SACRAMENTO, Calif. The auto industry's lawsuit challenging the state of California's authority to regulate greenhouse gas emissions from vehicles was rejected Wednesday by a federal judge.
The ruling by U.S. District Court Judge Anthony Ishii clears one of the hurdles in California's effort to regulate tailpipe emissions from cars, trucks and sports utility vehicles.
Automakers sued the state over the tailpipe standards it approved in 2004, which would force automakers to build cars and light trucks that produce about 30 percent fewer greenhouse gases by 2016.
However, the state still needs a waiver from the U.S. Environmental Protection Agency to begin implementing the program. The EPA has not yet issued a decision. California and 14 other states sued the agency in November seeking quicker action.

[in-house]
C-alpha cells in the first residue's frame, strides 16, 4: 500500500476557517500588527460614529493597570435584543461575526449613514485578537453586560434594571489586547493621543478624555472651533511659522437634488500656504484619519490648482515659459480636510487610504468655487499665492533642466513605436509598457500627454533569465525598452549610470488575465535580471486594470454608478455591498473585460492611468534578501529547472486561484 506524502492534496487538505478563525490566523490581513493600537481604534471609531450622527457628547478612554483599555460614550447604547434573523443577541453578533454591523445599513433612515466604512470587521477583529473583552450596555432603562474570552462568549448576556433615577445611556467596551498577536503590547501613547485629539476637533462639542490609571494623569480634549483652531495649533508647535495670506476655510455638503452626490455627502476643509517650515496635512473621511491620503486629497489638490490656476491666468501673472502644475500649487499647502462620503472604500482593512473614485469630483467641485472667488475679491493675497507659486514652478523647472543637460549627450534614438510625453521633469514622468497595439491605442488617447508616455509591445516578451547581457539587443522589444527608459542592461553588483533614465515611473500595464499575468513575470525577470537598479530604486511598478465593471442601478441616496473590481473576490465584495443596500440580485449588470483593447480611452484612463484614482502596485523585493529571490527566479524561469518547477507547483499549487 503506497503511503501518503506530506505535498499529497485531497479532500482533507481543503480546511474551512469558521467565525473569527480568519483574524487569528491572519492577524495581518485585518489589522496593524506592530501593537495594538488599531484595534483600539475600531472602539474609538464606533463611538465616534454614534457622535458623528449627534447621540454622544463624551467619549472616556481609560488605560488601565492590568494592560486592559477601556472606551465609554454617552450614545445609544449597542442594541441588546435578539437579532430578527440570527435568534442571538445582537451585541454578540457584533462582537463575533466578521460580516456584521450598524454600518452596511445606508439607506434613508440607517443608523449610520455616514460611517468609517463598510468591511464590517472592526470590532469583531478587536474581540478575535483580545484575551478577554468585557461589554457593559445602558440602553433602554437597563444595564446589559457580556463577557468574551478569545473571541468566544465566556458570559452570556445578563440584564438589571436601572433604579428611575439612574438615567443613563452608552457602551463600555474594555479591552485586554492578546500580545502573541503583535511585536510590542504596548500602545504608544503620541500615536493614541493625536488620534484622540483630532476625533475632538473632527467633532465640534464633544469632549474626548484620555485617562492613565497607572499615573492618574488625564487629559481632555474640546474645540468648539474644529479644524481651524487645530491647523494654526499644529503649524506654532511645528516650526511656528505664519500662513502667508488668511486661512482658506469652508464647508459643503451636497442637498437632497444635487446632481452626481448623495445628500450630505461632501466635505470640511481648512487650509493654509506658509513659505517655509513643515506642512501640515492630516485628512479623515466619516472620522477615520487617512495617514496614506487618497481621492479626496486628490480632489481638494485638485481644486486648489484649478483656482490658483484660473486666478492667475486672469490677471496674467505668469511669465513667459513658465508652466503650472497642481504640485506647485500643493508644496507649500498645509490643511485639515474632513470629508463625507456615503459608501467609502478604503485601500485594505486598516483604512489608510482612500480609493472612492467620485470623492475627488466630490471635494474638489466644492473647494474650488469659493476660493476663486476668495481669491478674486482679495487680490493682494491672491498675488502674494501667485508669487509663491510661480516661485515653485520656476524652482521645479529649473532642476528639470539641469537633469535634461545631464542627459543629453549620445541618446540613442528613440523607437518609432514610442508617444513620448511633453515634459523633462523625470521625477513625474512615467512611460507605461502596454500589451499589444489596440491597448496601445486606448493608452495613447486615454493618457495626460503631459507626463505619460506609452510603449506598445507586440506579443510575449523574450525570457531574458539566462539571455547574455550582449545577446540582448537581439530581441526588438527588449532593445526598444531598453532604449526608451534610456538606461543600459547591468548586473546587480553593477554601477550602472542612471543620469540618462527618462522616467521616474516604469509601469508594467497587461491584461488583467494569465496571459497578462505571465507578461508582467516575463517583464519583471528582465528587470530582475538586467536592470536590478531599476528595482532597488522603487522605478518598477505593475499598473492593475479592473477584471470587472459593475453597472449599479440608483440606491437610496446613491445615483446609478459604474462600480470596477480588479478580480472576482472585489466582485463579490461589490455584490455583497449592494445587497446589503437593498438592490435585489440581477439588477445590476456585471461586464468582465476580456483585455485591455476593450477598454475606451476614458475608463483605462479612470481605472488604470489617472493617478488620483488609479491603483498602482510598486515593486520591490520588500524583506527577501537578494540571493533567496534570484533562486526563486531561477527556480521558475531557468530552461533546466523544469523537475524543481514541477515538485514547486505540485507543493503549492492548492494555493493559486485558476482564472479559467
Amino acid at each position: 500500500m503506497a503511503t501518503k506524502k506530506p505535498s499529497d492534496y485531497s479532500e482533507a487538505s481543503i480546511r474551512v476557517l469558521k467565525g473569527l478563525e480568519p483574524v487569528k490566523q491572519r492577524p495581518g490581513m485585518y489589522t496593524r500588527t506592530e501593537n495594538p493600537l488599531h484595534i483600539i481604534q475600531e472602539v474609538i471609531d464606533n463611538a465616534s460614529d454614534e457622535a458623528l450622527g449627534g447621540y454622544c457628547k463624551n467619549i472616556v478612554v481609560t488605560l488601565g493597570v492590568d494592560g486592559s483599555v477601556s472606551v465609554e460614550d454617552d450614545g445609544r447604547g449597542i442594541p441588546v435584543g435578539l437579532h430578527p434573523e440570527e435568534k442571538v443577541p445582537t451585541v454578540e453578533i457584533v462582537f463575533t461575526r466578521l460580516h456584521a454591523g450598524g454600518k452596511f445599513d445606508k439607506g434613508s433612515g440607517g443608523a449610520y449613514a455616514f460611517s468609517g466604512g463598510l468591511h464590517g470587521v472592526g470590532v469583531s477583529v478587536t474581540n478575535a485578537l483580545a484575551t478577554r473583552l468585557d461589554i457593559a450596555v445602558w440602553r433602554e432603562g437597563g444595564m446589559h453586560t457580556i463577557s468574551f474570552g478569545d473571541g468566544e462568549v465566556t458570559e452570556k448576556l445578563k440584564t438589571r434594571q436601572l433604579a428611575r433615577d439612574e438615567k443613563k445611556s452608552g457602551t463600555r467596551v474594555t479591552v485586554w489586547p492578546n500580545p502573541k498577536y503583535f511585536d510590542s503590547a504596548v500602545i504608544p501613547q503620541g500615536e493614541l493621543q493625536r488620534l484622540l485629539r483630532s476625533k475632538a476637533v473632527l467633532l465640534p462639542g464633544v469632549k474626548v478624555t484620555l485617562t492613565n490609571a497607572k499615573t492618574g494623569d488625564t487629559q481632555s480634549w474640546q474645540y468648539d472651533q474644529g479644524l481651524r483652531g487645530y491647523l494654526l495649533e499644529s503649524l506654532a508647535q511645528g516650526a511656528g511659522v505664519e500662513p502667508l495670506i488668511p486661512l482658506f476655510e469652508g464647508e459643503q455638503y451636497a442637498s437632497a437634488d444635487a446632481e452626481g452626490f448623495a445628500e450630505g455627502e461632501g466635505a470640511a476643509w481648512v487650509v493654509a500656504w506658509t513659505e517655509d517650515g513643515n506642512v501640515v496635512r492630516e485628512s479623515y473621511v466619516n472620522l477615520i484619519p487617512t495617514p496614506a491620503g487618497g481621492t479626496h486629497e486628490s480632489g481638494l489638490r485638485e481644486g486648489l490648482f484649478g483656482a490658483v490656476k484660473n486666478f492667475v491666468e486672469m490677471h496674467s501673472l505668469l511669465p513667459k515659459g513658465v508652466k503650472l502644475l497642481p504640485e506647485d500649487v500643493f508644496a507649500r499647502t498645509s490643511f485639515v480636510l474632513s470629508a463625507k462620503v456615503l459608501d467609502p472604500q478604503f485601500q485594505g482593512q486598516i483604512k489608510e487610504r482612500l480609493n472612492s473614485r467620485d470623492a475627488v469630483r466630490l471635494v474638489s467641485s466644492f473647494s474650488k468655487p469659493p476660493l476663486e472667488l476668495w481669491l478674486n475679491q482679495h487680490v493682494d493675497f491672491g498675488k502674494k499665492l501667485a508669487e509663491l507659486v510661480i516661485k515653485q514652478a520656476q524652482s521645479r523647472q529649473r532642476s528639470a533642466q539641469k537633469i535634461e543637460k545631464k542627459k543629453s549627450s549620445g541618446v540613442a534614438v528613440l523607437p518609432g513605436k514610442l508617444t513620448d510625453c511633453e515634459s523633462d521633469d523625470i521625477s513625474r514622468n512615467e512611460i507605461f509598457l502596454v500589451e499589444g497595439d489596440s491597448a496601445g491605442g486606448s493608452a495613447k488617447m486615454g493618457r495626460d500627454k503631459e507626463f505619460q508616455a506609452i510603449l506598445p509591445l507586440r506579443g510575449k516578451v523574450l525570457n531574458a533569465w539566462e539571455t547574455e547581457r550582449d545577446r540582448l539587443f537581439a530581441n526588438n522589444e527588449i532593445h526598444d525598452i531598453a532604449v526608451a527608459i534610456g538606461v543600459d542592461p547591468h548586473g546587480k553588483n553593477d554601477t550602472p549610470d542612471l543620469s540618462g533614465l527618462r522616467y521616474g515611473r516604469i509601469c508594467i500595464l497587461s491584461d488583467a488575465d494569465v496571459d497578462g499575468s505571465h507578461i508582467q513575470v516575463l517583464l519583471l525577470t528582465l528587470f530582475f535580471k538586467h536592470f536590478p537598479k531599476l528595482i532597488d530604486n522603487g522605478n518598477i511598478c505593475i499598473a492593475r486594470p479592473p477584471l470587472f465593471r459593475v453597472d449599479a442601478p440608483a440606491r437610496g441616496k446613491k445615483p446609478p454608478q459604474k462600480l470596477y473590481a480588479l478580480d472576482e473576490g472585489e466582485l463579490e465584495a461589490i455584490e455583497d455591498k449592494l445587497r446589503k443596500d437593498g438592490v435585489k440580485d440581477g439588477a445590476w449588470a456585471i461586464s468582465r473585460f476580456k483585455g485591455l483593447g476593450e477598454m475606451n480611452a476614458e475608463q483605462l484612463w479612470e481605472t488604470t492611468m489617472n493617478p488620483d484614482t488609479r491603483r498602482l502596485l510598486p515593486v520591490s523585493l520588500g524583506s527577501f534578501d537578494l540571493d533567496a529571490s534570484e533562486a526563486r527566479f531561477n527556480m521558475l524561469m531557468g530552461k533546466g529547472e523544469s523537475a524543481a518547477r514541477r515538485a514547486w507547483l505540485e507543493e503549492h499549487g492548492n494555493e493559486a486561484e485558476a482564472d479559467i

"It's a major victory and a giant step forward for California," California Attorney General Jerry Brown said of Wednesday's ruling. "I hope this will get the attention of President Bush and have him support significant caps on greenhouse gas emissions."
In its lawsuit against the state, the auto industry argued that California did not have the authority to set its own standards because it would force manufacturers to produce vehicles using too many different fuel efficiency standards.
But Ishii rejected that claim, saying Congress gave California and the EPA the authority to regulate vehicle emissions, even if those rules are more strict than those imposed by the federal government.